We in Virginia know well the 2017 Virginia Tech shooting, done with handguns, by a killer with a long history of mental illness problems and a fascination with the Columbine killers, who committed their infamous shooting with an array of shotguns and handguns.
This is just a sampling of the shootings that have occurred and creates a bit of a problem for those who advocate banning this gun or this rifle or this bump-stock, which was used in the Las Vegas shooting during a concert. No specific gun ban addresses all or even most of these shootings. The current message is to ban the AR-15 rifle, mainly because the AR-15 was used in the most recent shooting. Calls for banning bump stocks followed a shooting that used bump stocks. These reactionary calls to ban one specific item meet this problem frequently, in that by the time any legislation on one of these bans gets drafted, debated or voted upon, another shooting with a different weapon occurs, alerting everyone that the previous proposal wouldn’t have stopped it.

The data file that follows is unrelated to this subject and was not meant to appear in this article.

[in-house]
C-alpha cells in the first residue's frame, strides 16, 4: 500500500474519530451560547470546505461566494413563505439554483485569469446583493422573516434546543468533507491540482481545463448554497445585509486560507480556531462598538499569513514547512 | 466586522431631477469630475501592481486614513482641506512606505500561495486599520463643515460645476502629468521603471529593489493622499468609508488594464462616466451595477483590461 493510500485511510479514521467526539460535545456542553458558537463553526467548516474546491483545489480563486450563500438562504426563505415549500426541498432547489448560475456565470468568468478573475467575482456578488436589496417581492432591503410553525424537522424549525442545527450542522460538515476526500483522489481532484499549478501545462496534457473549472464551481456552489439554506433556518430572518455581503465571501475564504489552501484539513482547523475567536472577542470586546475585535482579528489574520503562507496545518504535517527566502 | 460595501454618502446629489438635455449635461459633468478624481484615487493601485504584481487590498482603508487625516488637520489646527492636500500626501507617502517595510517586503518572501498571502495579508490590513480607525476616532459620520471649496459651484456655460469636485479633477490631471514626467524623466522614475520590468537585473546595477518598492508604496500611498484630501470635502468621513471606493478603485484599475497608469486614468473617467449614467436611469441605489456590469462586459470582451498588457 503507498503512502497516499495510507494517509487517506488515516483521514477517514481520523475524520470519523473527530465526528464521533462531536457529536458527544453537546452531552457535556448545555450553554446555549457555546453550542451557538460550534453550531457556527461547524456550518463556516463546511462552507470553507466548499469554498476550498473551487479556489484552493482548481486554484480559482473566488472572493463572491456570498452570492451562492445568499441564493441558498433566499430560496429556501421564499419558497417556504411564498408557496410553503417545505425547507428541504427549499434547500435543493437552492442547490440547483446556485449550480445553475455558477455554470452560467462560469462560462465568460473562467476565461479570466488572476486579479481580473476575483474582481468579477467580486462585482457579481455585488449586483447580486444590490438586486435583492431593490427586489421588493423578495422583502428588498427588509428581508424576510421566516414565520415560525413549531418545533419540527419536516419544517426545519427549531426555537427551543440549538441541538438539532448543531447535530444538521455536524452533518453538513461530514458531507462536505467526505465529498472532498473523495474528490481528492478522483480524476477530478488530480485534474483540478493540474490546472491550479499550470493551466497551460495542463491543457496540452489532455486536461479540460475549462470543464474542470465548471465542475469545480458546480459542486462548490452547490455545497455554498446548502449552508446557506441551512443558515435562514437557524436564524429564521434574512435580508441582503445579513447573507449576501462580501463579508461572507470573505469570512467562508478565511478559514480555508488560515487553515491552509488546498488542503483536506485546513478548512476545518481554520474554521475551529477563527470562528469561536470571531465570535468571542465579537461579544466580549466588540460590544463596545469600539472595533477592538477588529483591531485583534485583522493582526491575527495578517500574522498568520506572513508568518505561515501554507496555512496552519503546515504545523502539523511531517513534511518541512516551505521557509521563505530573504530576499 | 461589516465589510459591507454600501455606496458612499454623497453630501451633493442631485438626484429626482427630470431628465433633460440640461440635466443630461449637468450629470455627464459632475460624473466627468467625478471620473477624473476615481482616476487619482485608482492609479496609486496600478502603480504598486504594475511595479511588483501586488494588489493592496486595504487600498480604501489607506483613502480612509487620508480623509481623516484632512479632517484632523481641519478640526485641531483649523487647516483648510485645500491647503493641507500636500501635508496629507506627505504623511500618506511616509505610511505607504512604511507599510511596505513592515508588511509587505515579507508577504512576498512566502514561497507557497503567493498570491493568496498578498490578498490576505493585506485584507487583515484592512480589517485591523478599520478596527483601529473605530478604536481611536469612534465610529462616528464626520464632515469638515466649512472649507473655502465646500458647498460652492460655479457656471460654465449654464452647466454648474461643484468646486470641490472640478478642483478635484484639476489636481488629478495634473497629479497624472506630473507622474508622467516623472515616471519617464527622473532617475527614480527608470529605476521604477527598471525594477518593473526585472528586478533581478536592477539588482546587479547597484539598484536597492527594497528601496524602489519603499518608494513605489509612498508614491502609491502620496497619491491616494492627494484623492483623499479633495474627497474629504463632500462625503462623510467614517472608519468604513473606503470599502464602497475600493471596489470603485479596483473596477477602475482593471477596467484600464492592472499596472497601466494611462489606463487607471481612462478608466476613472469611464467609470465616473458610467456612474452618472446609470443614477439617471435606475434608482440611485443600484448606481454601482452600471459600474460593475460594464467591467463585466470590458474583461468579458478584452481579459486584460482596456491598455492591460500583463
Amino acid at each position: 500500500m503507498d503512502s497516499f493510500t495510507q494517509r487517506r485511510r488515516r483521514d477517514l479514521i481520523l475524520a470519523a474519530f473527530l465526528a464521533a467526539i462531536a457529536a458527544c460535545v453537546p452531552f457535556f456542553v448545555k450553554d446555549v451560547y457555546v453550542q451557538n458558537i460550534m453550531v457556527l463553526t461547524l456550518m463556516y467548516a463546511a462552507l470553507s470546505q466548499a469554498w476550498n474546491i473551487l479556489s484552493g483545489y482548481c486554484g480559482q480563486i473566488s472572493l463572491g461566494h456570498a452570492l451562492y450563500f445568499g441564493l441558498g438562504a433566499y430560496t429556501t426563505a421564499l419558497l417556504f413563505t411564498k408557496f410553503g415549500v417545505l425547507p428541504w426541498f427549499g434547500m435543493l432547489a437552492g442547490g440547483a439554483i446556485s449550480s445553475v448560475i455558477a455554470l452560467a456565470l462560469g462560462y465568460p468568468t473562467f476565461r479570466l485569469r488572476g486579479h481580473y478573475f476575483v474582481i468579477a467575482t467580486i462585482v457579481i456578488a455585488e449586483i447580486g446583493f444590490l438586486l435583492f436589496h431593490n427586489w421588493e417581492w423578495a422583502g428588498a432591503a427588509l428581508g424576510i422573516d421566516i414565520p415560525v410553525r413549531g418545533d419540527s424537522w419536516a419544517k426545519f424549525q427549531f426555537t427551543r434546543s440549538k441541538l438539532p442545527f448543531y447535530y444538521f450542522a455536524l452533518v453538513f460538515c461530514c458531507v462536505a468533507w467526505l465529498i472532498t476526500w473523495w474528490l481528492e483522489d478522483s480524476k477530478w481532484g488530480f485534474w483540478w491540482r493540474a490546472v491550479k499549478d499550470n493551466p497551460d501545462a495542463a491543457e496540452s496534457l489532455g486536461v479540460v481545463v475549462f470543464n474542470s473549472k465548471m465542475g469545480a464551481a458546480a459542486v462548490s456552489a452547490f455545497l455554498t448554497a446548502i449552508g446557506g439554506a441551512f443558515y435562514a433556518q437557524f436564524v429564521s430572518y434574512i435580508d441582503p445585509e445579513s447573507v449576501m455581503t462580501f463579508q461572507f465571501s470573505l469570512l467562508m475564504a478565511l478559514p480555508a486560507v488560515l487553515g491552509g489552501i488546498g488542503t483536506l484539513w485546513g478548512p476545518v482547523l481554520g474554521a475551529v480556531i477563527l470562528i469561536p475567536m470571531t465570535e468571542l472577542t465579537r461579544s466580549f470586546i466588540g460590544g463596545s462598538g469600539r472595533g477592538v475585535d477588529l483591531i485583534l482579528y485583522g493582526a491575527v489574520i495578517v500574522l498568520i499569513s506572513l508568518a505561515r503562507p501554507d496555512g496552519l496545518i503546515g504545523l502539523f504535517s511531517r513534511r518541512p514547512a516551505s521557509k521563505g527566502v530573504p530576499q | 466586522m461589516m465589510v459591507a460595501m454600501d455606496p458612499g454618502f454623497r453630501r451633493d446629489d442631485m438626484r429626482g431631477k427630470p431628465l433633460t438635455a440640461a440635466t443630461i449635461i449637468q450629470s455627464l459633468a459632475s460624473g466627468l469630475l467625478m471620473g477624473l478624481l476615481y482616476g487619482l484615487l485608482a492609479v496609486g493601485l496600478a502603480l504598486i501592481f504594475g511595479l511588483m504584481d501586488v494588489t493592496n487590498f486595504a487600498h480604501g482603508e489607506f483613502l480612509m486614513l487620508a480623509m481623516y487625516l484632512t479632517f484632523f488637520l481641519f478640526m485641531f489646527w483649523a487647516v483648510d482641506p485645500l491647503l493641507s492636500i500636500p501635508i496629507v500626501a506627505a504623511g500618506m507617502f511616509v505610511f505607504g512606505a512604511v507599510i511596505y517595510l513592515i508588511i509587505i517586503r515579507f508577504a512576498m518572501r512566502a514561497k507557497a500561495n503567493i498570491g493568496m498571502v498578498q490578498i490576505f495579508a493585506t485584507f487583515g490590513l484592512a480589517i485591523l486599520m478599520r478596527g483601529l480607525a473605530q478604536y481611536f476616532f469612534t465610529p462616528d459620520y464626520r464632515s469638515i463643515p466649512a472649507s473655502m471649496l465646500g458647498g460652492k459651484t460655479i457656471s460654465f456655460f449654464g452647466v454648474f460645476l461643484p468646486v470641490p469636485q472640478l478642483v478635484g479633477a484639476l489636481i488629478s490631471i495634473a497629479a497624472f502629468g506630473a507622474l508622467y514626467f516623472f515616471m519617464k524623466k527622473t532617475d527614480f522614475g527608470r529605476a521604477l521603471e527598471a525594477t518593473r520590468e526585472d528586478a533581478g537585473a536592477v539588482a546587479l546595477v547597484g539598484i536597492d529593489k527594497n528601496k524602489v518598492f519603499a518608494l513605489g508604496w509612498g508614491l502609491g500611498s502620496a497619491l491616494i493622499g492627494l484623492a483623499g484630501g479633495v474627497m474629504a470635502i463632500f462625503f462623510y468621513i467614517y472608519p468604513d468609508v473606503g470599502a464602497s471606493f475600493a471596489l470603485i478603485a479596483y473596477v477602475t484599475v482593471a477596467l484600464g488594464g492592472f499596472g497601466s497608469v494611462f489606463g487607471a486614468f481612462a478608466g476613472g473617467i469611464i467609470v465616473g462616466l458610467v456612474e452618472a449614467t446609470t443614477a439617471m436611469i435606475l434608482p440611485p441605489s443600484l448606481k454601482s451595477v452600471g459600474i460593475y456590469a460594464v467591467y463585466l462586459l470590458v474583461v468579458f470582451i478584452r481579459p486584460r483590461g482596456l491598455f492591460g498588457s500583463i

Indeed, the local focus on rifles and bump stocks was preceded by a focus on handguns and the need to ban those. The Supreme Court heard the D.C. v. Heller case dealing with a Washington DC law that banned handguns, and during the arguments, the proponents argued that handguns were the most dangerous firearm available, and since rifles and shotguns would remain legal, DC should be allowed to ban handguns.
“There is no showing that rifles and shotguns are not fully available for all of the purposes of defense,” argued Walter Dellinger in arguing for the handgun ban, and Justice Breyer’s dissent in the case carries forward the notion that since rifles are available, handguns can, in his view, be restricted without harming the right to self-defense.